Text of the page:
Do You Think We Live Too Long?
Our lives are getting longer and longer – are we perhaps living “too long”? So far, little is known about how long people want to live, and most of the few existing studies have focused exclusively on middle-aged and older adults. Young adults are expected to live even longer than current generations, and they are also in the midst of making a number of decisions and establishing behavioural patterns that will dramatically affect their future development and health. It is therefore important to understand how long particularly young people want to live, why some young people want to live longer than others, and what the consequences of wanting to live shorter or longer lives might be.
To address the lack of research on how long young adults want to live, Catherine E. Bowen, Solveig Glestand Christiansen, Anastasia Emelyanova, Elena Golubeva, Marcin Stonawski and Vegard Skirbekk conducted a survey of over 700 university students in Austria, Norway, Poland and Russia. They asked students how long they want to live (preferred life expectancy), how long they expect to live (subjective life expectancy) and how long they think an average person of the same age and sex will live (belief about average cohort life expectancy). In total, they interviewed 715 students. Participants were on average 22 years old and a slight majority were women (58.3%).
Figure 1: How long participants want to live compared with how long they expect to live and how long they believe that an average person of their age and sex will live by country and gender.
The researchers found that one-fifth of participants (21.2%) wanted to live for fewer than 80 years, while slightly more than half (53%) wanted to live to see their 80s or 90s, and one quarter (25.8%) wanted to live 100 or more years. In contrast to the stereotype that young people think that they will live forever, on the whole participants tended to in fact underestimate how long they will probably live relative to recent projections. The vast majority (over 85%) of participants wanted to live at least as long as they expect to live and at least as long as an average cohort member. The differences between how long participants want and expect to live were substantial: On average, participants wanted to live about eight years longer than they personally expect to live, and about 13 years longer than they believe that an average cohort member will live. Based on these findings, the authors concluded that there was no evidence that young people think that they will live “too long.”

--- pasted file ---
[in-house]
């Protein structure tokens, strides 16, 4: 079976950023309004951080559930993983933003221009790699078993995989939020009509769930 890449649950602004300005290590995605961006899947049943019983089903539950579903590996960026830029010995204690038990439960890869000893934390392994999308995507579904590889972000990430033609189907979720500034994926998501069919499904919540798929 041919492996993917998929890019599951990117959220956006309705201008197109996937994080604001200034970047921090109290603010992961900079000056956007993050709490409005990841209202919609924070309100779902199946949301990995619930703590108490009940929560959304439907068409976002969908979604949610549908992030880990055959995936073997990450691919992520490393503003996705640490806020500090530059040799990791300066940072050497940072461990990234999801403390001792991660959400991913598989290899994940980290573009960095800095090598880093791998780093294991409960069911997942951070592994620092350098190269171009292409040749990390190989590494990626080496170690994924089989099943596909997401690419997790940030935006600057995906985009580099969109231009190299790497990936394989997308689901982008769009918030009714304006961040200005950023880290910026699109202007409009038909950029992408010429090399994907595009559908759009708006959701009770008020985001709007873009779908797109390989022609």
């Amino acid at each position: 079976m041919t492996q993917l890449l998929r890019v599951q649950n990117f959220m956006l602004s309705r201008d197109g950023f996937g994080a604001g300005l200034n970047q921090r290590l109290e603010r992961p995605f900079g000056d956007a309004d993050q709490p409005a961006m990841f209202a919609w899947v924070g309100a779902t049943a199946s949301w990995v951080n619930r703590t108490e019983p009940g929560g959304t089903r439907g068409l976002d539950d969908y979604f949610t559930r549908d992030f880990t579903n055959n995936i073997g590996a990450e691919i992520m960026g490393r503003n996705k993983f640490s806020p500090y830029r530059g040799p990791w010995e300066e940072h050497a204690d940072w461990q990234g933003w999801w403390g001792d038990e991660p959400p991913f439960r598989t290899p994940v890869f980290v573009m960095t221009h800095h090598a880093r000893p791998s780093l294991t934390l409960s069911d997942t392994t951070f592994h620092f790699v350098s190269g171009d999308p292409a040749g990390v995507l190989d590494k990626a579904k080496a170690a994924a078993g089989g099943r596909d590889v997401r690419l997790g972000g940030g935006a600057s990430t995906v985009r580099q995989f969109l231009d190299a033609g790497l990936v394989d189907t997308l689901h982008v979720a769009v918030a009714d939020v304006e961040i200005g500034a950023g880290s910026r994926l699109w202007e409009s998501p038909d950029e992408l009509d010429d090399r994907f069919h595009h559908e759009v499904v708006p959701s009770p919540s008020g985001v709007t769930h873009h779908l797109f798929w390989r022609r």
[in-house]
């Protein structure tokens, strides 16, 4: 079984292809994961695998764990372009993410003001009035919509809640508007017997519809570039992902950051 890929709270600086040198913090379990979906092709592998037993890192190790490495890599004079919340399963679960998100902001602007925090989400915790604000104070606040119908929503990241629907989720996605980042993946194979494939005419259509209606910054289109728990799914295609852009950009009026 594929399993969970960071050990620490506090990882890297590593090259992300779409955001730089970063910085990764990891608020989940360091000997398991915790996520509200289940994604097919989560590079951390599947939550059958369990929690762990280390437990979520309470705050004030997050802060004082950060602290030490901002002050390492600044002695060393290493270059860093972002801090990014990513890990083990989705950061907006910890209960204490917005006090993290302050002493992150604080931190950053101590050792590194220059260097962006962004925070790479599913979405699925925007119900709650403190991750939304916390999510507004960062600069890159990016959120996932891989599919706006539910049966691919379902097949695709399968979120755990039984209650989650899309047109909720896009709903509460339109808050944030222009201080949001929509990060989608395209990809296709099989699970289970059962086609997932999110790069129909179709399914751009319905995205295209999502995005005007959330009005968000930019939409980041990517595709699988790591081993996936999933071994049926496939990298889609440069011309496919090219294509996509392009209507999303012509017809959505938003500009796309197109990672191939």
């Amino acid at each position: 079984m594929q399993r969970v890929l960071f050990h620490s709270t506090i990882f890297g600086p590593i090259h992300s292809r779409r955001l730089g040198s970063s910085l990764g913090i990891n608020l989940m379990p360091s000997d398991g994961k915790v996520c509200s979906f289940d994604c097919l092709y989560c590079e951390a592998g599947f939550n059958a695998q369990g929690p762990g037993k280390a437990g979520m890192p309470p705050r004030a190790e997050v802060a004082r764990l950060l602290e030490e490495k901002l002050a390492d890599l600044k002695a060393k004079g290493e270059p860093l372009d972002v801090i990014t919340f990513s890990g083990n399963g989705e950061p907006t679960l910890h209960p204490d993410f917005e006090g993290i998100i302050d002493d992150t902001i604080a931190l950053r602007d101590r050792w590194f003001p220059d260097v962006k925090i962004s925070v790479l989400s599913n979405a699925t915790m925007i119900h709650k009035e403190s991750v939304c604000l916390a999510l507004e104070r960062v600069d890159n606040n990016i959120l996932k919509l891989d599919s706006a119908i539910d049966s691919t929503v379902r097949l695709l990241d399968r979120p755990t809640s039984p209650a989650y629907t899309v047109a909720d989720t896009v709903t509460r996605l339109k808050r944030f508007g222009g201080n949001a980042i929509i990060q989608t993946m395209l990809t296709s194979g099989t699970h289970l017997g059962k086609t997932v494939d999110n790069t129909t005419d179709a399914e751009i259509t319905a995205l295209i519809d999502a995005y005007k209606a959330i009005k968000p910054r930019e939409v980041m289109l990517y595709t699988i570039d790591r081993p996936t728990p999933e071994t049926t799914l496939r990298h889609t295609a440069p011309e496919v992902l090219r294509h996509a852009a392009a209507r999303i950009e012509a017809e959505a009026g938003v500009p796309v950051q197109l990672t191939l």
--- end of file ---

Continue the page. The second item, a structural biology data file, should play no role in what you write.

The results also revealed a number of interesting country- and gender-differences. As displayed in Figure 1, the gap between how long participants wanted to live relative to how long they expect to live was especially large (circa 10 years) for participants in Russia and Poland, that is, the countries with the lowest period life expectancies in the sample. Furthermore, although women tend to outlive men, male participants wanted to live several years longer than female participants (M = 91.34 years versus 87.01 years, respectively). The magnitude of the gender gap in preferred life expectancy was similar across countries, despite the fact that the real-life gender gap in life expectancy in Austria, Norway, Poland and Russia varies quite a bit (e.g., a gender difference in period life expectancy of 4.1 years in Norway versus 11.4 years in Russia).
The results of the survey also point to potential antecedents and consequences of young adults’ preferred life expectancy. Particularly noteworthy is that how people think about old age appears to be an important predictor of how long they want to live, even in young adulthood. Intriguingly, participants who preferred to die before their 80th birthday were more likely to use tobacco daily and be completely physically inactive compared with their peers who wanted to live to their 80s or 90s.